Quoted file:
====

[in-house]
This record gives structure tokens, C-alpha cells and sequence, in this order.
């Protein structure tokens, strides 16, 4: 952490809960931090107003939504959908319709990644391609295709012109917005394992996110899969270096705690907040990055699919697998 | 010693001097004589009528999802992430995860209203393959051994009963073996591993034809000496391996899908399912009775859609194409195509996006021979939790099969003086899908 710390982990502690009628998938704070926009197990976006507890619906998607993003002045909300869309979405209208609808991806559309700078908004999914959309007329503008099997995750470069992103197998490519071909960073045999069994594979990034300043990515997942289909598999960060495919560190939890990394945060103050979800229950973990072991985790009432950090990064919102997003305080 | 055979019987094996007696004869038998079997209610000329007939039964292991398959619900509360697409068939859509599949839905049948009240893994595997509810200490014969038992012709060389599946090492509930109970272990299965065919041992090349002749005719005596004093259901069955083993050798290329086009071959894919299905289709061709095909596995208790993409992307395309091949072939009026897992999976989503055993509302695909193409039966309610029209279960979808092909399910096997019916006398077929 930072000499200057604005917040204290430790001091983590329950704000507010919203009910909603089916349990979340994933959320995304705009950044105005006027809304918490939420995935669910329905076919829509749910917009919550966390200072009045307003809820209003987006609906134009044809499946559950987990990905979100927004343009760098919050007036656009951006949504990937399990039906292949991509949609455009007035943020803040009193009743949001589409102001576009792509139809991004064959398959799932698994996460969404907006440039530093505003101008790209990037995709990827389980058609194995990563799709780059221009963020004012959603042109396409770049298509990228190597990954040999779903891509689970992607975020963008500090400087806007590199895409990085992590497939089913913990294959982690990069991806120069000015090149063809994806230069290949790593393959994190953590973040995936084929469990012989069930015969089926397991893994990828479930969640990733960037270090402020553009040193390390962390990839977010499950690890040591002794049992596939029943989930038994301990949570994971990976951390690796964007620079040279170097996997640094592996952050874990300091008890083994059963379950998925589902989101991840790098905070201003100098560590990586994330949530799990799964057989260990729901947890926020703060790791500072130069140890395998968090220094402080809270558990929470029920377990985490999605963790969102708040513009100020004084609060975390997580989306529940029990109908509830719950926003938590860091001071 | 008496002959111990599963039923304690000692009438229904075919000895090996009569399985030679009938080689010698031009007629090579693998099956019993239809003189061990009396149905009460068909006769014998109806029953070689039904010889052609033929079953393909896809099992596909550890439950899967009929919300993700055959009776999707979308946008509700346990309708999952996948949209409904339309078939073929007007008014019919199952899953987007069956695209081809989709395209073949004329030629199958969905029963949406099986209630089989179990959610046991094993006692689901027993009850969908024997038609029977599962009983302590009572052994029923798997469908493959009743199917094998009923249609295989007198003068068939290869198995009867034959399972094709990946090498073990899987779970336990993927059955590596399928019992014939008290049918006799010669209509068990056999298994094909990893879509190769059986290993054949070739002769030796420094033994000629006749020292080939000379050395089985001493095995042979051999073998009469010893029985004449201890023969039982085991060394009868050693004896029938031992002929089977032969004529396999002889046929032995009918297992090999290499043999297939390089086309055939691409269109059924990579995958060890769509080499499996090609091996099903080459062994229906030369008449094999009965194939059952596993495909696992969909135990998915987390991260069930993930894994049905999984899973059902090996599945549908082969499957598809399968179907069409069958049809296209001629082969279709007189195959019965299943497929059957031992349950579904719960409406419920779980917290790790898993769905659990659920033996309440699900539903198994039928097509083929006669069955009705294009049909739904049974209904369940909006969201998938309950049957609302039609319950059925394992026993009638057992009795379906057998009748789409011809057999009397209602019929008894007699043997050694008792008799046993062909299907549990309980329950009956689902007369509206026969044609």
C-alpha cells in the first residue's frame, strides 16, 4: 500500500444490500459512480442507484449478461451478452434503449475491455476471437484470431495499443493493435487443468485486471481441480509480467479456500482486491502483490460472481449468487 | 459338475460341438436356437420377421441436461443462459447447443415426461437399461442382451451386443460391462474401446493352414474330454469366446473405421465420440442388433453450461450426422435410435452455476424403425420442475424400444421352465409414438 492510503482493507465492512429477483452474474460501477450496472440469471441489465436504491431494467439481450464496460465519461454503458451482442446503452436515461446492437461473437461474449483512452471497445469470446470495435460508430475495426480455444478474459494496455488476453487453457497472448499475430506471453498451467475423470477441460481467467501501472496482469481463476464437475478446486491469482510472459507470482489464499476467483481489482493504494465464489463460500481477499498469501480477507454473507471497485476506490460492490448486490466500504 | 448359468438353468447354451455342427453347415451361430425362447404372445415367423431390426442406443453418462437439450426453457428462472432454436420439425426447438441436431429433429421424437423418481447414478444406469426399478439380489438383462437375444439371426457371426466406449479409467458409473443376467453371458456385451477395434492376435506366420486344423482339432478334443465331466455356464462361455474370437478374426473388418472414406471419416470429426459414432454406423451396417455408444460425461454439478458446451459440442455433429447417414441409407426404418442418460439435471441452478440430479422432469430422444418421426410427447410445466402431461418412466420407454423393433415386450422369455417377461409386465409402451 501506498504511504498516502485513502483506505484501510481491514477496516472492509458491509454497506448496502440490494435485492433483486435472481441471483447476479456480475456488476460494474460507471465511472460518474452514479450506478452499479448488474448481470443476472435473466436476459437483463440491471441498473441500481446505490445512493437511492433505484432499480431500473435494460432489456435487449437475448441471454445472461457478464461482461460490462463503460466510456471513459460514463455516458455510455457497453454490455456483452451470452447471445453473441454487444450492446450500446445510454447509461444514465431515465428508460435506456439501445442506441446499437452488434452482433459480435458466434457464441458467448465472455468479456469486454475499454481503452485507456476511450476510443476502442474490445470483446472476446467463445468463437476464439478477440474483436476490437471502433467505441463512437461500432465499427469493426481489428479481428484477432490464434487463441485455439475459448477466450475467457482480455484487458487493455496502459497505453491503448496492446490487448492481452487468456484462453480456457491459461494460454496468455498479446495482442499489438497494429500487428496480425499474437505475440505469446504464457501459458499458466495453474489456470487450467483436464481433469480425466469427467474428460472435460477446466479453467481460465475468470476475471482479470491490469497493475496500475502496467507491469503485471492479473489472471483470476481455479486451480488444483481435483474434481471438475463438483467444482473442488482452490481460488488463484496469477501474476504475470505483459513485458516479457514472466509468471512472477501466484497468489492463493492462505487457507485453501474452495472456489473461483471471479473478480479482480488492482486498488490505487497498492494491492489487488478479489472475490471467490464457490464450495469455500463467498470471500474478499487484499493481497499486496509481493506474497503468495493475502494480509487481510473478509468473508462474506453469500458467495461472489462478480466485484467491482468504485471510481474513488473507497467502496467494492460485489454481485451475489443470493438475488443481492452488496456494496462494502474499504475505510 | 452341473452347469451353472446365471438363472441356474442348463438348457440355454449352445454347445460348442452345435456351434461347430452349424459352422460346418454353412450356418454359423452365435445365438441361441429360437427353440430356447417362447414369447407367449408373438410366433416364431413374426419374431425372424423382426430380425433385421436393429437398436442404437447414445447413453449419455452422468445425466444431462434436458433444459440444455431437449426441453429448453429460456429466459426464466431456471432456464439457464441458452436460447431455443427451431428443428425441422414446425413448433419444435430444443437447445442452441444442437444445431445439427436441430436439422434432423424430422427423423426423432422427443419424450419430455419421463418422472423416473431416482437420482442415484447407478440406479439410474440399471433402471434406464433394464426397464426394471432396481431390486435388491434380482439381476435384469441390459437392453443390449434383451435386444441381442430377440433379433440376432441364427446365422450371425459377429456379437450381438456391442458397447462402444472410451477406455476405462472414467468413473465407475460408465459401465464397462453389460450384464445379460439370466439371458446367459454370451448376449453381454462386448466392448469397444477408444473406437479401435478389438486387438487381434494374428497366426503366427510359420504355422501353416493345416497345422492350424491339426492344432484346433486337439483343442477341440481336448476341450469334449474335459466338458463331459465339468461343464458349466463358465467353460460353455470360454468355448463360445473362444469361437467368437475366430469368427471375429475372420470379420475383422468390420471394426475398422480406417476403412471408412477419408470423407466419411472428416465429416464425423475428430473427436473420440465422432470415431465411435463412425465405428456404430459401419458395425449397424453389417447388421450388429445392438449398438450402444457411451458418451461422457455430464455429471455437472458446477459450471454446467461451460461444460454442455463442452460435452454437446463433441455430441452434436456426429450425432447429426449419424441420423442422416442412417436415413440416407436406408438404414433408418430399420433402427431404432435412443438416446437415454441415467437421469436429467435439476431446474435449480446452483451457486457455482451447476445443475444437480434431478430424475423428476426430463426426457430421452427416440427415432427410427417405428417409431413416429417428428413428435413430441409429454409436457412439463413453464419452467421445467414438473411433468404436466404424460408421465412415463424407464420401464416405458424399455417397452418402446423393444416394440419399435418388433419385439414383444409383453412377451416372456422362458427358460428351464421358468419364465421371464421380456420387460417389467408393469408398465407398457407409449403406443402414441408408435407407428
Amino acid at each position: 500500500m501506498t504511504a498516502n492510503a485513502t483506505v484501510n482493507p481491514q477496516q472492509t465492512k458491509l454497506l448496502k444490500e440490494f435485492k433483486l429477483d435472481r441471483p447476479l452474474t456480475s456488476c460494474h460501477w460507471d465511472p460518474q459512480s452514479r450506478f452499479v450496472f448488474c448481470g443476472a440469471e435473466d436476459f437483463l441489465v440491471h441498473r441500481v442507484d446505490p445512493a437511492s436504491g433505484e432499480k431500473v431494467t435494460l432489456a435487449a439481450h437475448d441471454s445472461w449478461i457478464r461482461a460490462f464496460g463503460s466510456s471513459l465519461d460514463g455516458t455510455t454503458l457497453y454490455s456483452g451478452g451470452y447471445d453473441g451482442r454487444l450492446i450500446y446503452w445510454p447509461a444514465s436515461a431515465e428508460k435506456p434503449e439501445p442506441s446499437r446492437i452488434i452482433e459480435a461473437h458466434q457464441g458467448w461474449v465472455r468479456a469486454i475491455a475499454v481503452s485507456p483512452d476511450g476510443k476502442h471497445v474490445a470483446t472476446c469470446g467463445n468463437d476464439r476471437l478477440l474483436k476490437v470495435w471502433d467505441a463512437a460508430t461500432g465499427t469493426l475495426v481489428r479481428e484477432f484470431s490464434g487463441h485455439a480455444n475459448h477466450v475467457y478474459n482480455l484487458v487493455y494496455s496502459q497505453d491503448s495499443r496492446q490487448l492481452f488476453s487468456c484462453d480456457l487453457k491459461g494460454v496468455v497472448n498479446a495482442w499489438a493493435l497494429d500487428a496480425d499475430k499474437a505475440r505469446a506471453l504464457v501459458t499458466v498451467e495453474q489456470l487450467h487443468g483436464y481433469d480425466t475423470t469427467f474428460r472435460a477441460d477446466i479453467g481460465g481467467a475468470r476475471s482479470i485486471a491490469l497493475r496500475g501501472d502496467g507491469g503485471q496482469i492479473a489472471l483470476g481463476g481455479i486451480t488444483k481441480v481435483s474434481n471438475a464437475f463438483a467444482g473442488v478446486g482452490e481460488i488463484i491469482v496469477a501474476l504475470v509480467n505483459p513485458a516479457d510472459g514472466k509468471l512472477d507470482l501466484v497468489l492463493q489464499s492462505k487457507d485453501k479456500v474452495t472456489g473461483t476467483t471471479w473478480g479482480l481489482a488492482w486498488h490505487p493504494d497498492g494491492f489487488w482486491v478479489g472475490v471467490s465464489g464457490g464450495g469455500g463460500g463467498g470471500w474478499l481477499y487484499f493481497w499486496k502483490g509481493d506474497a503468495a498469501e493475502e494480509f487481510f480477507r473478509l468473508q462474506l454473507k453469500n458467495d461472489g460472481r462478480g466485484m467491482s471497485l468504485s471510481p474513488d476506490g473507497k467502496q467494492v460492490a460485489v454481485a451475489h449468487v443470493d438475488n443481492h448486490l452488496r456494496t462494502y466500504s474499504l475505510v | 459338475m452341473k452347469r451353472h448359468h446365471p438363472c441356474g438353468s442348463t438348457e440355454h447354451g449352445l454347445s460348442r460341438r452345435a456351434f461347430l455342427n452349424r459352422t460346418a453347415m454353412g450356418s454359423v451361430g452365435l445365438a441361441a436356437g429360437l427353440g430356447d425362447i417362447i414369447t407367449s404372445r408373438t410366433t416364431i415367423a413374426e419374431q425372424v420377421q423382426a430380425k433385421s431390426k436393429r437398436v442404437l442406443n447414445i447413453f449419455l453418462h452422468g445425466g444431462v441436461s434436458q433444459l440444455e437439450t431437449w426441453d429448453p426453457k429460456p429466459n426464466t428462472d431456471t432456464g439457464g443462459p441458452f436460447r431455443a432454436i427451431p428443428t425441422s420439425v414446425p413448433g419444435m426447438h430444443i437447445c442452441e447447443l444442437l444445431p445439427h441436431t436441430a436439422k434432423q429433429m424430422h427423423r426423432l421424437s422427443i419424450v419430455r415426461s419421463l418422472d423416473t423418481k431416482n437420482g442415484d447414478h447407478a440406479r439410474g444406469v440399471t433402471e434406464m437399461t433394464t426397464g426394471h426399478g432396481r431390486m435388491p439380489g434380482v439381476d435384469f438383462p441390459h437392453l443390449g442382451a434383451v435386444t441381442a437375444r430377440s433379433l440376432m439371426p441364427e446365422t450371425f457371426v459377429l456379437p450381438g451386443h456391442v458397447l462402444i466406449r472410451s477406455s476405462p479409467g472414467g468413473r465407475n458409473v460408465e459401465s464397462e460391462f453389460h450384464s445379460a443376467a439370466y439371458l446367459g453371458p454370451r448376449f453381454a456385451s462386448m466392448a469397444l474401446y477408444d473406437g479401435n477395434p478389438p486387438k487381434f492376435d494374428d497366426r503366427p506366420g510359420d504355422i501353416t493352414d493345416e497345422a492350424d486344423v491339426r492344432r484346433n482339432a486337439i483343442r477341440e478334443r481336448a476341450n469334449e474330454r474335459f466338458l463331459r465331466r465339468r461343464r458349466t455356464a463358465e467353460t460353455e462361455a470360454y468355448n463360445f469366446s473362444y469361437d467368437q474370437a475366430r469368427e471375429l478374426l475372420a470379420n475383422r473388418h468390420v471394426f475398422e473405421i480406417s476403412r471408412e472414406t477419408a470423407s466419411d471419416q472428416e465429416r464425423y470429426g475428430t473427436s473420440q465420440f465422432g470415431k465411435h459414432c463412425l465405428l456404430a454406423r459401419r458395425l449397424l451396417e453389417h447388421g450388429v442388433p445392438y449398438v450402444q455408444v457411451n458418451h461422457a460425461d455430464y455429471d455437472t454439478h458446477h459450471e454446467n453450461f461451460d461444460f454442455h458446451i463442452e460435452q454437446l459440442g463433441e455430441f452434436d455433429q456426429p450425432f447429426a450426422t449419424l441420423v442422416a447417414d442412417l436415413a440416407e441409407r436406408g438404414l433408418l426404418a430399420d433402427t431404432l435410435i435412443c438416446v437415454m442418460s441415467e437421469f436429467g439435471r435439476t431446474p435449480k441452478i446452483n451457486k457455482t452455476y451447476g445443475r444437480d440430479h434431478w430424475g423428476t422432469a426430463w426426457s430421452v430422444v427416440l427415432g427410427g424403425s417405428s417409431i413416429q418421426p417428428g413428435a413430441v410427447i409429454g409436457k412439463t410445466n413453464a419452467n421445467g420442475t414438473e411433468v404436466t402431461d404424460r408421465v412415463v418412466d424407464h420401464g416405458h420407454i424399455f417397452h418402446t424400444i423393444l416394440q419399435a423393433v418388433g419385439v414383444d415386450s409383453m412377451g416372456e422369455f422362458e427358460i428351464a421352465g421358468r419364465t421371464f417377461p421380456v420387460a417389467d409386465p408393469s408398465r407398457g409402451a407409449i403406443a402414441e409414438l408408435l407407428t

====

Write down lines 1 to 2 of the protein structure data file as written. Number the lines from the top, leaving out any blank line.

[in-house]
This record gives structure tokens, C-alpha cells and sequence, in this order.